5 Things I’d Like to Share About the Arabic Language

Speaking Cultures Buddy, Maya, shares 5 cool tips about her native language to help us learn.

1. Arabic is the official language in 26 countries 

With more than 300 million speakers worldwide, Arabic is an official language in 26 countries.

It’s also one of the 6 official languages of the United Nations, and the UN declared December 18th as Arabic National Day when the language was officially approved in 2010.

2. Arabic is at least 1,500 years old

Classical Arabic originated in the sixth century, but earlier versions of the language existed, including the Safaitic dialect, an old Arabic dialect used by the pre-Islamic nomadic inhabitants of the Syro-Arabian desert. Some of its inscriptions date back to the first century.

3. There are three “types” of Arabic

Classical Arabic

Classical Arabic, otherwise known as Qu’ranic Arabic (used as a global, universal standard), dates back to the literary texts from Umayyad and Abbasid times; its the language of the Quran.

Modern Standard Arabic (MSA) (used as a global, universal standard)

MSA is the Arabic of newspapers, novels, and text-book. This literary variety of Arabic is used in writing and in most formal speech, and is pretty similar to Classical Arabic.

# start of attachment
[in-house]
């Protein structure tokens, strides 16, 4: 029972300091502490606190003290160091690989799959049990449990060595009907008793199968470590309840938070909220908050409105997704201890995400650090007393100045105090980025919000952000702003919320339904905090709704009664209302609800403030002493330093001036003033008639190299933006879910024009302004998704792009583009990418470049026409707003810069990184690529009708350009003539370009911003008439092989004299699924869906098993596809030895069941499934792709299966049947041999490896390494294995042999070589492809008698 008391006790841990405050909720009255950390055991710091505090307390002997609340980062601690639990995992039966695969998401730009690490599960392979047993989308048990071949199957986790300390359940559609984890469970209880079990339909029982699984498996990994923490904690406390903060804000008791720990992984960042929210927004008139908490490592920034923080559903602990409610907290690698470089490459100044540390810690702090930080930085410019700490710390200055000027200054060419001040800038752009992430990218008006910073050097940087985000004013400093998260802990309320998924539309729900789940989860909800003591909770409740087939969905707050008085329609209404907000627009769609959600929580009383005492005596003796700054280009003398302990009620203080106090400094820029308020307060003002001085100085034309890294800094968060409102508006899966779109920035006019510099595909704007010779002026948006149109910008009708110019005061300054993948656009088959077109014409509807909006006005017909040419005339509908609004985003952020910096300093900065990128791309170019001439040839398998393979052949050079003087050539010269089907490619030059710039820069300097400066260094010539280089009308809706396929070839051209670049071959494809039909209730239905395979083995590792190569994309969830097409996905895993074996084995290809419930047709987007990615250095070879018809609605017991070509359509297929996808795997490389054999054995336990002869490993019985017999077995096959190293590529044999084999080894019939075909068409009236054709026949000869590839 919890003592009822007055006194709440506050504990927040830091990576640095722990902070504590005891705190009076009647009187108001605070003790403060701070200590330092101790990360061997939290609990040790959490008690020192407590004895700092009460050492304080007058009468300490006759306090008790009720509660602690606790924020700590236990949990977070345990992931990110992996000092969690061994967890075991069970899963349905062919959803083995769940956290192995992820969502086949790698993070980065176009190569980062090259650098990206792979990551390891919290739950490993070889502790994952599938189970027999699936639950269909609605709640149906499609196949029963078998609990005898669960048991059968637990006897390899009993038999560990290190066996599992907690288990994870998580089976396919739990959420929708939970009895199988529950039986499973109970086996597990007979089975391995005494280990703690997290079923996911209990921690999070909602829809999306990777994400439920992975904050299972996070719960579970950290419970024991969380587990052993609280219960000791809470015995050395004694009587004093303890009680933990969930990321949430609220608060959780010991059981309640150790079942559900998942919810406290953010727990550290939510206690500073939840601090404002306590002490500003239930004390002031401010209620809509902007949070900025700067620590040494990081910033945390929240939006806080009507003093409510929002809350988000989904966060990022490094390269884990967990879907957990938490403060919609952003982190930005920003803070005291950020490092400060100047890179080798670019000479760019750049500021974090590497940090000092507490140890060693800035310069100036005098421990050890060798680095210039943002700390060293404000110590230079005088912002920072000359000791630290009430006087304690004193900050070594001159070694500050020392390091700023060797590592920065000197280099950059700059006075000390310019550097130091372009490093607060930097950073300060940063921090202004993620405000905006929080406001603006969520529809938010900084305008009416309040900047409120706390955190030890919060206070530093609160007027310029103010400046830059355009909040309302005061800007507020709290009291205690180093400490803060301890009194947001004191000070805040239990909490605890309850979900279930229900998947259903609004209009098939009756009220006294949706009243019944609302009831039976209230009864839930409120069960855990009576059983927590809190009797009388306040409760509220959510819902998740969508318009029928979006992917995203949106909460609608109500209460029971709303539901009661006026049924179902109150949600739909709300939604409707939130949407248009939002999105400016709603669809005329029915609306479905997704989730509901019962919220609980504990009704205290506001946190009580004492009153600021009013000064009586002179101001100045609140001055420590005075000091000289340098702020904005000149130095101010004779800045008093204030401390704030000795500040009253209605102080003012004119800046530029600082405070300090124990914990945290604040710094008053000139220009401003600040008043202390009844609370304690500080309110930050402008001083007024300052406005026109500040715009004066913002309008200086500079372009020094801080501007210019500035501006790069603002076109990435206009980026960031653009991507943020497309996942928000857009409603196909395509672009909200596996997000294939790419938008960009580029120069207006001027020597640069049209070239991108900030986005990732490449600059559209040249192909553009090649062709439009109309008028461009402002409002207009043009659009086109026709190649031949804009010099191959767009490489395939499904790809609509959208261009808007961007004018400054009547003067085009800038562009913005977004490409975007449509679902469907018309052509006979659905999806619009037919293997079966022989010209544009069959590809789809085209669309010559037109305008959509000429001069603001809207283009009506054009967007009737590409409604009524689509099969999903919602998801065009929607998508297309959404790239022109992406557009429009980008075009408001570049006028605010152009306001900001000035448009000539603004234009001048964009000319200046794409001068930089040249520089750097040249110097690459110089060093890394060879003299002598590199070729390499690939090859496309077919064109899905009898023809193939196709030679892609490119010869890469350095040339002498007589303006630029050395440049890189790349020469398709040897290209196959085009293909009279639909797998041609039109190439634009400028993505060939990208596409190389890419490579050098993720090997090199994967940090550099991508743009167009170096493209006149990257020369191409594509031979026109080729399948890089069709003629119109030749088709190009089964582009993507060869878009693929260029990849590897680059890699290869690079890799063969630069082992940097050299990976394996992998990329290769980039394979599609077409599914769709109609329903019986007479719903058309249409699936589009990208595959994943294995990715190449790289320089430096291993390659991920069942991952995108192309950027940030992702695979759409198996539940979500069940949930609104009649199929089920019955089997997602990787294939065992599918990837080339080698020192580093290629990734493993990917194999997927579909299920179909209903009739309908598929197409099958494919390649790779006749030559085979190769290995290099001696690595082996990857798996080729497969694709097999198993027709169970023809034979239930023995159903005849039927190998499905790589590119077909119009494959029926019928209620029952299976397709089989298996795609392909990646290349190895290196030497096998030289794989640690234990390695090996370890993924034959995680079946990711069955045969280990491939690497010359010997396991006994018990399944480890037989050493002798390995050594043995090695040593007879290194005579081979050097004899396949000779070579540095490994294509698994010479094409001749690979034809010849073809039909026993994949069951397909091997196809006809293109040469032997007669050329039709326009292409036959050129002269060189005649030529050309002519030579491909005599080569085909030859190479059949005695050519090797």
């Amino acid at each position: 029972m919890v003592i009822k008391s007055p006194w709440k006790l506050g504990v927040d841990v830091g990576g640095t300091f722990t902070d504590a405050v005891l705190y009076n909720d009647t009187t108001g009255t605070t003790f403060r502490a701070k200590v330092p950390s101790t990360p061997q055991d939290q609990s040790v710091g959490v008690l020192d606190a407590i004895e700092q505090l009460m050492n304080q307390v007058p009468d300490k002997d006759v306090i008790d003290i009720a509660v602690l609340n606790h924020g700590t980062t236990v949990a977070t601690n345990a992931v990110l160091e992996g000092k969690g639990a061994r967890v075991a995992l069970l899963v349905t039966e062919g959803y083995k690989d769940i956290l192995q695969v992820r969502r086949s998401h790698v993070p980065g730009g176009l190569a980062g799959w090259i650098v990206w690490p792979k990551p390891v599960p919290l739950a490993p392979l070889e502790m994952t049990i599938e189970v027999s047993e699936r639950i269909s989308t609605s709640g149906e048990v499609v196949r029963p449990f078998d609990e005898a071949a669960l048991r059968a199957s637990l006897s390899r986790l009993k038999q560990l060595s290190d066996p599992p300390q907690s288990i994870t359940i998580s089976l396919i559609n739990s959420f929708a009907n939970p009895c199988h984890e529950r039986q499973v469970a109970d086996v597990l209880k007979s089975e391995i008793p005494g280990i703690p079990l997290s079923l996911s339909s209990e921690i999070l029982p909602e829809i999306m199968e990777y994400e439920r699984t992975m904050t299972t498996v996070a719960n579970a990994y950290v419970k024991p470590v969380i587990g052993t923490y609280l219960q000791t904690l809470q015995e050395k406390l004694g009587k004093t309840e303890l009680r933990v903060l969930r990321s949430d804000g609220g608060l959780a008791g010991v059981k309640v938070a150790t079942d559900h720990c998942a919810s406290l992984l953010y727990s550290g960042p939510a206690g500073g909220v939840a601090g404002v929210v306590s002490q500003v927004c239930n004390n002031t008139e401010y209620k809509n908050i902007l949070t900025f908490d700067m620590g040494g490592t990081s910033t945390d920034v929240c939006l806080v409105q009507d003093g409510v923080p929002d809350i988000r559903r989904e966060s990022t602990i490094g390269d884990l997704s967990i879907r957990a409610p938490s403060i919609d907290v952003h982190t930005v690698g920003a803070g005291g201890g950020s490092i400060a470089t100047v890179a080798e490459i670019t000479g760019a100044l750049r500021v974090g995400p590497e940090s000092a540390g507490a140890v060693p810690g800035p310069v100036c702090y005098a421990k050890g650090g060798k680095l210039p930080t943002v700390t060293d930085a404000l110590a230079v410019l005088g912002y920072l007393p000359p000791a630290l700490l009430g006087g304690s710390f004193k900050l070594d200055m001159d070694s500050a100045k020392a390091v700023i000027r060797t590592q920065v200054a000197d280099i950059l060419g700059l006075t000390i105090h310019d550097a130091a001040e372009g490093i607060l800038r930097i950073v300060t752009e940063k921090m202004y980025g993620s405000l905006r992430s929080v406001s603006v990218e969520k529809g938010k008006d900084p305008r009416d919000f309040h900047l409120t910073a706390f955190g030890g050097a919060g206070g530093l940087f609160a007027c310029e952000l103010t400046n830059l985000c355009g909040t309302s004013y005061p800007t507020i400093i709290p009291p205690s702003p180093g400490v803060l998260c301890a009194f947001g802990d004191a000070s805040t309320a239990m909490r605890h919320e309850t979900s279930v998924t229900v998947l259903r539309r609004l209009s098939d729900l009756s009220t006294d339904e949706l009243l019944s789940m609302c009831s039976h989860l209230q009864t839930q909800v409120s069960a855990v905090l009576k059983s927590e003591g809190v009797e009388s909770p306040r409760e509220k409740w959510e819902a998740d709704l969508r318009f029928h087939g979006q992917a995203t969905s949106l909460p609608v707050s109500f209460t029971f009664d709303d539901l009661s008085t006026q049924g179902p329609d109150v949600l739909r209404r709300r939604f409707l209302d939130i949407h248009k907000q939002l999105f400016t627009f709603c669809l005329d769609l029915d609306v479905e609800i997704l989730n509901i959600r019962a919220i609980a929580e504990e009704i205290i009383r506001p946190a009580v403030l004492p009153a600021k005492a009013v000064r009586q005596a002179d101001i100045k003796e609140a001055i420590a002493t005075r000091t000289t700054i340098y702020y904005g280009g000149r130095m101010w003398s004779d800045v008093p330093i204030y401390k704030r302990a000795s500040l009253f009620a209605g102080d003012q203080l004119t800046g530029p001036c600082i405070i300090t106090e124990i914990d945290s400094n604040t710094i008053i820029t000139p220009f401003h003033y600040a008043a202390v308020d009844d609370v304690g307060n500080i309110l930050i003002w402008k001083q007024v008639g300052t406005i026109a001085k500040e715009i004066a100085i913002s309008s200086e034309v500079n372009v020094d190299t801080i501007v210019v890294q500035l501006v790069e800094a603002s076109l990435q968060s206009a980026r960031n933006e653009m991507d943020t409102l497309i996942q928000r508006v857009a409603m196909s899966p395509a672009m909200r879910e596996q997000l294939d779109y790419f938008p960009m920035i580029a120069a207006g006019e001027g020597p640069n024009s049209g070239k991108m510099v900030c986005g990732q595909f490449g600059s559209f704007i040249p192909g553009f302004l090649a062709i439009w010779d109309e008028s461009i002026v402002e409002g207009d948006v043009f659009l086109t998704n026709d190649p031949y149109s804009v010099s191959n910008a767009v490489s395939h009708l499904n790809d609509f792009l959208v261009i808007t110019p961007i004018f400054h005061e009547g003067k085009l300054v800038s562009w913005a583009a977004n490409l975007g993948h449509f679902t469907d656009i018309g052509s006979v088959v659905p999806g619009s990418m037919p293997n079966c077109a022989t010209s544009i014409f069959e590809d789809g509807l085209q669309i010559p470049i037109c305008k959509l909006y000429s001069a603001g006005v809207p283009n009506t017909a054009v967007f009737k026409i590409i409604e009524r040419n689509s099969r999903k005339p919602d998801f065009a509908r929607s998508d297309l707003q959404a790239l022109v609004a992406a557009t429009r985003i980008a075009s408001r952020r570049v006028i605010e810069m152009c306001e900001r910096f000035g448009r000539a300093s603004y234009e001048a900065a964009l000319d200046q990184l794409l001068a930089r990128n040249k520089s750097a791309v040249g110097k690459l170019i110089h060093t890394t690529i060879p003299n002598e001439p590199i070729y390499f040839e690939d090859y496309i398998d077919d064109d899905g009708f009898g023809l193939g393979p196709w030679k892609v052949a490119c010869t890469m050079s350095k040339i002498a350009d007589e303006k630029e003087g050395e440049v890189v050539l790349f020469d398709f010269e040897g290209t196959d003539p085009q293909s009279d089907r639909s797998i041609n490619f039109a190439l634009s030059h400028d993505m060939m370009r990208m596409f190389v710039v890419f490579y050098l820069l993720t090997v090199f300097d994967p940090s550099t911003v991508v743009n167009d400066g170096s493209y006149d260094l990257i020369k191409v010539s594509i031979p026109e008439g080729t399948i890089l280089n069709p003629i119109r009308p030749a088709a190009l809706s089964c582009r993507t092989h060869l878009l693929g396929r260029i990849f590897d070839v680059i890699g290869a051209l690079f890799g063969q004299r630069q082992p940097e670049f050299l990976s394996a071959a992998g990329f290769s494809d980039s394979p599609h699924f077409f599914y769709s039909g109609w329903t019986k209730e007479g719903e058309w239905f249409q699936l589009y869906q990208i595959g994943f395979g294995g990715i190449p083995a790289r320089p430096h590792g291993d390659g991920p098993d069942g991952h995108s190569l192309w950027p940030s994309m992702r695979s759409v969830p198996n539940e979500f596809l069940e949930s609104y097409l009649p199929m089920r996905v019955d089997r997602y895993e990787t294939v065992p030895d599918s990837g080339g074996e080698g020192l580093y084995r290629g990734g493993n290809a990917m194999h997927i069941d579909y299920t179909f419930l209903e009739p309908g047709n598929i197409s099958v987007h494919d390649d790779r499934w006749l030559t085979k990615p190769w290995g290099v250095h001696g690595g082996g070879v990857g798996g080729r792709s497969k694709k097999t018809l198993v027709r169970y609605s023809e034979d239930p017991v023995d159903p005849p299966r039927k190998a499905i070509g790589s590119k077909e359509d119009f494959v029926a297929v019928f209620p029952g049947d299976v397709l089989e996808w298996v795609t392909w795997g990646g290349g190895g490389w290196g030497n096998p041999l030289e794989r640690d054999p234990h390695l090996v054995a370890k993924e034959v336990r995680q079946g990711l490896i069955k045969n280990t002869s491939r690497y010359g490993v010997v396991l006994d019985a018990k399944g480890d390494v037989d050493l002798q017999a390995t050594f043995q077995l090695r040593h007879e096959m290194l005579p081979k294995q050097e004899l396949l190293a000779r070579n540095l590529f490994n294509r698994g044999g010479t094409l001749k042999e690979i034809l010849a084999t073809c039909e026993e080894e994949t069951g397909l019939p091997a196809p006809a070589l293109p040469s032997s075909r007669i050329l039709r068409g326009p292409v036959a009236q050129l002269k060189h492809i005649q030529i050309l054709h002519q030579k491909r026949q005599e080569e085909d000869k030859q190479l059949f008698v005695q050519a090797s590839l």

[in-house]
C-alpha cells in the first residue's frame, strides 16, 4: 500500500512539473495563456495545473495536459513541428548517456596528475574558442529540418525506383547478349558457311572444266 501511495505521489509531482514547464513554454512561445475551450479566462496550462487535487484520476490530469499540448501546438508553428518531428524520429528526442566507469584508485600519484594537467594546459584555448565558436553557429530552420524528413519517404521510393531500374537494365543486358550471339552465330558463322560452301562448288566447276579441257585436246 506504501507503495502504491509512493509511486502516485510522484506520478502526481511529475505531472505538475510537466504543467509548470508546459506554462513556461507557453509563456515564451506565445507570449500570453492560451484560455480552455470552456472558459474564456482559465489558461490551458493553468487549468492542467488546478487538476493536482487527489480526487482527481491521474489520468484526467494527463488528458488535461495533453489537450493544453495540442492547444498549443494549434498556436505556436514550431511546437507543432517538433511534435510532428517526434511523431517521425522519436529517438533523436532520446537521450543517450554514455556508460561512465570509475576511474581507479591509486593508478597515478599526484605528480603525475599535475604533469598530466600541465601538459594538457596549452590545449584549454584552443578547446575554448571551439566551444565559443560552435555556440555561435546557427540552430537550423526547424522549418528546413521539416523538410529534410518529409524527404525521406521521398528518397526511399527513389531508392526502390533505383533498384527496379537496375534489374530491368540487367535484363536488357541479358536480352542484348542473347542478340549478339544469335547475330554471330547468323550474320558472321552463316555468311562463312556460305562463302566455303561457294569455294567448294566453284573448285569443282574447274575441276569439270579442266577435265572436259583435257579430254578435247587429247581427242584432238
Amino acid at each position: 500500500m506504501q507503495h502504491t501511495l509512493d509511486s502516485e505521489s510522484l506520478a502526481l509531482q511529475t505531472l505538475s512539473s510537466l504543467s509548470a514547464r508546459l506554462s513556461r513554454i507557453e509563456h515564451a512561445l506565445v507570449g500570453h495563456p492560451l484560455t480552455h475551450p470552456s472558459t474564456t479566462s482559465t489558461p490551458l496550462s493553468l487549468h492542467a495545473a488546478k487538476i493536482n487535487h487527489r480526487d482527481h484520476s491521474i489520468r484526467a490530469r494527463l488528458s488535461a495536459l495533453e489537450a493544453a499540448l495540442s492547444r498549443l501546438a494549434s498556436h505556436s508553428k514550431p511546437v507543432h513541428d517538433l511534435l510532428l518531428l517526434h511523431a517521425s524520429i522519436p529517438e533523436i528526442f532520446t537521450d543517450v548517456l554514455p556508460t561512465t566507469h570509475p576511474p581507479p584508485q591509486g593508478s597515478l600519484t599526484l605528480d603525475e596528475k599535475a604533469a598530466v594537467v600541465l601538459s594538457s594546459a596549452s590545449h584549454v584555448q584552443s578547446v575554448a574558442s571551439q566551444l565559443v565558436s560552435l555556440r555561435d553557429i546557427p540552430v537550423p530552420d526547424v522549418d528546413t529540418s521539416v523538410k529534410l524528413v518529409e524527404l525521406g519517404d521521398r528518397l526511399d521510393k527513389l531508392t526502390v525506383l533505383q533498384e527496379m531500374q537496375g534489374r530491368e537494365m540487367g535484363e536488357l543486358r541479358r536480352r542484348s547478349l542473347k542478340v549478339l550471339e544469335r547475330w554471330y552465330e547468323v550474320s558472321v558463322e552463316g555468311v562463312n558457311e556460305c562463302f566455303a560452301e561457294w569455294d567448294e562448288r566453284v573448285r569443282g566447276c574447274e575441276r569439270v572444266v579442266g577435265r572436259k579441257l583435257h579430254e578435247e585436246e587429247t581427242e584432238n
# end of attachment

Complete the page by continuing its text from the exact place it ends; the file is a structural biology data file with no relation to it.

Colloquial Arabic (varies according to the region and country)

 magine having people in 26 countries with different geographical borders, cultures, cities, and groups, all speaking the same language…

The national or regional varieties of spoken Arabic differ significantly from MSA and Classical Arabic, as well as from each other!

For example, Syrians, Palestinians, Saudi Arabians or Egyptians can communicate with each other easily, however, would have more difficulty communicating with Moroccans or Algerians, with its greater influence from French.

4. Arabic words are written from right to left; numbers are written from left to right

This can be confusing if you are not a native speaker, meaning you might well end up in the right place at the wrong time on the wrong day. Make sure you learn the numbers well from day 1 and take comfort in knowing you are using left /right brain skills at the same time!

5. There are more than 100 words for camel!

Number 1: Al-Jafool’ means a camel that is frightened by anything. ( A nervous camel!!)

‘Trust in God, but tie up your camel’ is a great (and practical) Arabic proverb used to express the nature of destiny and personal responsibility.

The rest I set as a challenge for you to find out for yourself…or you ask me in the Arabic Group!

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